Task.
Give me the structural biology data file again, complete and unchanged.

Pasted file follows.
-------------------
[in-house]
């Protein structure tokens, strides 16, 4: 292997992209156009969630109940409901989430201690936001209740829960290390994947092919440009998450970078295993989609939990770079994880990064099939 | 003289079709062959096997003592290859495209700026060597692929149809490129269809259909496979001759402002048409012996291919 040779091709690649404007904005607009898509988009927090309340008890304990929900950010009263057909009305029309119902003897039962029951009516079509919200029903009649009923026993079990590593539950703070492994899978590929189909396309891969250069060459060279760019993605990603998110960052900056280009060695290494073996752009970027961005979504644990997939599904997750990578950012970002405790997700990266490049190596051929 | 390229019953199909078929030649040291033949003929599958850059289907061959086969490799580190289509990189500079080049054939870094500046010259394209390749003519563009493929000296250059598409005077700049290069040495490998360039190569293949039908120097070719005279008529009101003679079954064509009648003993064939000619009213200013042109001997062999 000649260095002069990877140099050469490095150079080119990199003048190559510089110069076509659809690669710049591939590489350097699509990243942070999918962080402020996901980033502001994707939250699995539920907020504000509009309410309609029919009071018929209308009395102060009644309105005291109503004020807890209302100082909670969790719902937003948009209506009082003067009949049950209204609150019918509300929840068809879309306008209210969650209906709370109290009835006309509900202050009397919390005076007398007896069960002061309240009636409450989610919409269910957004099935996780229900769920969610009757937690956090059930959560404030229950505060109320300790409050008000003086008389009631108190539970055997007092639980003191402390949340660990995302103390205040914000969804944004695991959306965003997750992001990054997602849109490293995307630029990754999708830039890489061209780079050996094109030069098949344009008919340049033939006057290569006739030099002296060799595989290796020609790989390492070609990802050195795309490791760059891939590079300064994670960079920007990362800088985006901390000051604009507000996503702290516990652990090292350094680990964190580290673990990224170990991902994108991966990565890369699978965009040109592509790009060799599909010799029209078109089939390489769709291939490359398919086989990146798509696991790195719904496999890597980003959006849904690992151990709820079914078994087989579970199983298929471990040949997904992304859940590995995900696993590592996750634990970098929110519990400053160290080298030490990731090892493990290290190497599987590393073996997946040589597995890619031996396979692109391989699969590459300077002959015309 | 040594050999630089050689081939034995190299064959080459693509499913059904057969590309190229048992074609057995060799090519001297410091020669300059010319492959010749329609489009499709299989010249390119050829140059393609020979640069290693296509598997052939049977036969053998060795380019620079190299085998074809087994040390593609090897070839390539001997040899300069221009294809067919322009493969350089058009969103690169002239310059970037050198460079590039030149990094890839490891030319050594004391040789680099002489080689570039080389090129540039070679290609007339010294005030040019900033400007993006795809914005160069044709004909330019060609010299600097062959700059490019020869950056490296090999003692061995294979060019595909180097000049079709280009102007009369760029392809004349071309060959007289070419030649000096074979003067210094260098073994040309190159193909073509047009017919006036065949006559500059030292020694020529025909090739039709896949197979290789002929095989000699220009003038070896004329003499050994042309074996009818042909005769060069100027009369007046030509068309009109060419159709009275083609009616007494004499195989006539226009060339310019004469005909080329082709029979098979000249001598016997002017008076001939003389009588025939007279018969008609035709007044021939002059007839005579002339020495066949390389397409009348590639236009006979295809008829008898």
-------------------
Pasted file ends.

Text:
[in-house]
């Protein structure tokens, strides 16, 4: 292997992209156009969630109940409901989430201690936001209740829960290390994947092919440009998450970078295993989609939990770079994880990064099939 | 003289079709062959096997003592290859495209700026060597692929149809490129269809259909496979001759402002048409012996291919 040779091709690649404007904005607009898509988009927090309340008890304990929900950010009263057909009305029309119902003897039962029951009516079509919200029903009649009923026993079990590593539950703070492994899978590929189909396309891969250069060459060279760019993605990603998110960052900056280009060695290494073996752009970027961005979504644990997939599904997750990578950012970002405790997700990266490049190596051929 | 390229019953199909078929030649040291033949003929599958850059289907061959086969490799580190289509990189500079080049054939870094500046010259394209390749003519563009493929000296250059598409005077700049290069040495490998360039190569293949039908120097070719005279008529009101003679079954064509009648003993064939000619009213200013042109001997062999 000649260095002069990877140099050469490095150079080119990199003048190559510089110069076509659809690669710049591939590489350097699509990243942070999918962080402020996901980033502001994707939250699995539920907020504000509009309410309609029919009071018929209308009395102060009644309105005291109503004020807890209302100082909670969790719902937003948009209506009082003067009949049950209204609150019918509300929840068809879309306008209210969650209906709370109290009835006309509900202050009397919390005076007398007896069960002061309240009636409450989610919409269910957004099935996780229900769920969610009757937690956090059930959560404030229950505060109320300790409050008000003086008389009631108190539970055997007092639980003191402390949340660990995302103390205040914000969804944004695991959306965003997750992001990054997602849109490293995307630029990754999708830039890489061209780079050996094109030069098949344009008919340049033939006057290569006739030099002296060799595989290796020609790989390492070609990802050195795309490791760059891939590079300064994670960079920007990362800088985006901390000051604009507000996503702290516990652990090292350094680990964190580290673990990224170990991902994108991966990565890369699978965009040109592509790009060799599909010799029209078109089939390489769709291939490359398919086989990146798509696991790195719904496999890597980003959006849904690992151990709820079914078994087989579970199983298929471990040949997904992304859940590995995900696993590592996750634990970098929110519990400053160290080298030490990731090892493990290290190497599987590393073996997946040589597995890619031996396979692109391989699969590459300077002959015309 | 040594050999630089050689081939034995190299064959080459693509499913059904057969590309190229048992074609057995060799090519001297410091020669300059010319492959010749329609489009499709299989010249390119050829140059393609020979640069290693296509598997052939049977036969053998060795380019620079190299085998074809087994040390593609090897070839390539001997040899300069221009294809067919322009493969350089058009969103690169002239310059970037050198460079590039030149990094890839490891030319050594004391040789680099002489080689570039080389090129540039070679290609007339010294005030040019900033400007993006795809914005160069044709004909330019060609010299600097062959700059490019020869950056490296090999003692061995294979060019595909180097000049079709280009102007009369760029392809004349071309060959007289070419030649000096074979003067210094260098073994040309190159193909073509047009017919006036065949006559500059030292020694020529025909090739039709896949197979290789002929095989000699220009003038070896004329003499050994042309074996009818042909005769060069100027009369007046030509068309009109060419159709009275083609009616007494004499195989006539226009060339310019004469005909080329082709029979098979000249001598016997002017008076001939003389009588025939007279018969008609035709007044021939002059007839005579002339020495066949390389397409009348590639236009006979295809008829008898």